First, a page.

Updated: 3:55 p.m. ET, July 27, 2014
Propositions for a cease-fire in the Gaza Strip collapsed Sunday, with the death toll on both sides increasing as Hamas continued to lob rockets into Israel and Israeli military forces renewed their ground operation in Gaza.
Israeli Prime Minister Benjamin Netanyahu said Sunday that Hamas is "continuing all its operations" despite agreeing Sunday to a temporary cease-fire extension after it initially refused to do so.
"We're faced with a very ruthless terrorist enemy," Netanyahu told CNN on Sunday, accusing Hamas of hiding behind "civilians as human shields."
By midafternoon on Sunday, militants had fired more than 40 rockets from Gaza, the Israeli military said, killing an Israeli soldier near the border. Meanwhile, Israeli troops pounded the coast, killing four Palestinians.
U.S. President Barack Obama spoke with Netanyahu by phone Sunday, according to a White House readout of the call, telling the Israeli leader the U.S. condemns Hamas' attacks against Israel but also reiterating the U.S.'s "serious and growing concern" about casualties on both sides of the conflict, as well as "the worsening humanitarian situation in Gaza." Obama also "made clear the strategic imperative" of an immediate humanitarian cease-fire that leads to a broader end to the violence.
On Saturday, after intense efforts by the U.S. and U.N., Hamas and Israeli agreed to a 12-hour lull, which allowed medics to collect close to 150 bodies and Palestinians to return to neighborhoods reduced to rubble, the Associated Press reports.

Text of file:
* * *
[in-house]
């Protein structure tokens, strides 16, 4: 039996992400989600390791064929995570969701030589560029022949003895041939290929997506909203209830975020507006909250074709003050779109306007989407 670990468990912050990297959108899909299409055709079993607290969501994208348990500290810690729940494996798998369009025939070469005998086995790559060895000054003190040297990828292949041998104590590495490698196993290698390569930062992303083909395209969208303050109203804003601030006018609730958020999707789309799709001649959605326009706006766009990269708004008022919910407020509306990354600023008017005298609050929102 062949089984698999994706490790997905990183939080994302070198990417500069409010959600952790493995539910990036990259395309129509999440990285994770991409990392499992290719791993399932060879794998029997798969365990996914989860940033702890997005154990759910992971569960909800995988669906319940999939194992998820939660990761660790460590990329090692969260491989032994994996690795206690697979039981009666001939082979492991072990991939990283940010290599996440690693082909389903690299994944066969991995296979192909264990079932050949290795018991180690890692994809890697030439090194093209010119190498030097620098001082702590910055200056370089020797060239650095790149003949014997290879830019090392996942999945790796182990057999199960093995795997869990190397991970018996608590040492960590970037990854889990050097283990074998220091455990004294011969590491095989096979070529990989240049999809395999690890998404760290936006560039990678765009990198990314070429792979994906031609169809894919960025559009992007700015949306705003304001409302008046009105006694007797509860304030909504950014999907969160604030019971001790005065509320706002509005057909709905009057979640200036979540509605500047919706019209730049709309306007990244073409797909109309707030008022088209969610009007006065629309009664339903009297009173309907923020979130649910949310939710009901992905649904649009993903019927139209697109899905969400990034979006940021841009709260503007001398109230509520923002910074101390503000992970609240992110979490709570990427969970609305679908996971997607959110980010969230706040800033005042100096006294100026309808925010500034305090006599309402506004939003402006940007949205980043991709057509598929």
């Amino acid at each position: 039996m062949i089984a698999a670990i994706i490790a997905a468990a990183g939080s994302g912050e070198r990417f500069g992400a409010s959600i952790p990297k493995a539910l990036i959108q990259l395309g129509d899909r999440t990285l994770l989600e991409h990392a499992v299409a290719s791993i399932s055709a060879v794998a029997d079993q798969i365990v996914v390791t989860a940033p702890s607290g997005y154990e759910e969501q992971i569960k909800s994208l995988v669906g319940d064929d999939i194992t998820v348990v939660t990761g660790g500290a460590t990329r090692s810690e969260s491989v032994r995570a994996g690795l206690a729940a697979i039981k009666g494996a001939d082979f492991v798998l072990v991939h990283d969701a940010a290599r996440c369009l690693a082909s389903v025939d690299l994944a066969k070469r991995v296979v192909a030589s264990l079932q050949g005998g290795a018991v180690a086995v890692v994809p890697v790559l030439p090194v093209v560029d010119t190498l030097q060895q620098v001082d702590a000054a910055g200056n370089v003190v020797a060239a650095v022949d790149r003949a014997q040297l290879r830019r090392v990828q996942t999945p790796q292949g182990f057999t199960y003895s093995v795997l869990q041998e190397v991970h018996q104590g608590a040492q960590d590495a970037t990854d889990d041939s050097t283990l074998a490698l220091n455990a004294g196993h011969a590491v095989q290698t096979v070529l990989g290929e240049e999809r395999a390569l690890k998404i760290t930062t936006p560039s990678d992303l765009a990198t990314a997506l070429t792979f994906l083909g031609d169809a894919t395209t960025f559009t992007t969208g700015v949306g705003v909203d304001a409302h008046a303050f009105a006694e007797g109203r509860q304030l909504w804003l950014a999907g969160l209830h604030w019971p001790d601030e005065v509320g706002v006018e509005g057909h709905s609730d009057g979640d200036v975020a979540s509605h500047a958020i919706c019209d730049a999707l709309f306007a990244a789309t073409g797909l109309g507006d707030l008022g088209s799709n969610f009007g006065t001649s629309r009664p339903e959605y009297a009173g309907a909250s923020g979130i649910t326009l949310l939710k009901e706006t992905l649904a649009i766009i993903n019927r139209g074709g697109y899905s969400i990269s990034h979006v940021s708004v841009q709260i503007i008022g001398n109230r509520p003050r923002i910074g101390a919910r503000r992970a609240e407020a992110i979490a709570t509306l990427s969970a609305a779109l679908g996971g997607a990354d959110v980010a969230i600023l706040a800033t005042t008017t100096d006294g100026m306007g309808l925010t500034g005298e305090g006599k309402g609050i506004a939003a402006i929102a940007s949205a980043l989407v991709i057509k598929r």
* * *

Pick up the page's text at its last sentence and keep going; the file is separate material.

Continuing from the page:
That cease-fire officially ended at 8 p.m. on Saturday, the New York Times reports, after which Israel announced it would hold fire for another 24 hours at the request of the U.N. Hamas, however, rejected Israel's cease-fire extension on the grounds that Israeli forces would remain in Gaza. Israeli military spokesman Lieut. Colonel Peter Lerner said that Hamas fired 25 rockets and mortar shells into Israel. In response, Israel resumed its operations Sunday morning.
Early on Sunday — before a new wave of attacks began — Hamas backtracked and announced it would embrace a cease-fire.
Hamas' decision came "in response to the intervention of the United Nations," said a Hamas official in Gaza, and to aid the people of Gaza in preparation for Eid al-Fitr, the three-day holiday that marks the end of the Ramadan holy month. A spokesman for Hamas said the truce would go into effect at 2 p.m. on Sunday.
But as rocket fire continued on Sunday, the prospects of a lasting cease-fire dimmed. Hamas has said it will refuse a cease-fire as long as Israeli troops occupy the Gaza strip.
The latest attempt at a cease-fire deal comes 10 days after Israel launched a ground and aerial operation against Hamas targets in Gaza following several days of rocket and bombing attacks from both sides of the conflict. More than 1,050 Palestinians have been killed in the 20-day bombing and subsequent invasion, the vast majority of them civilians, according to Palestinian health officials. Two Israeli civilians and 43 Israeli soldiers have died.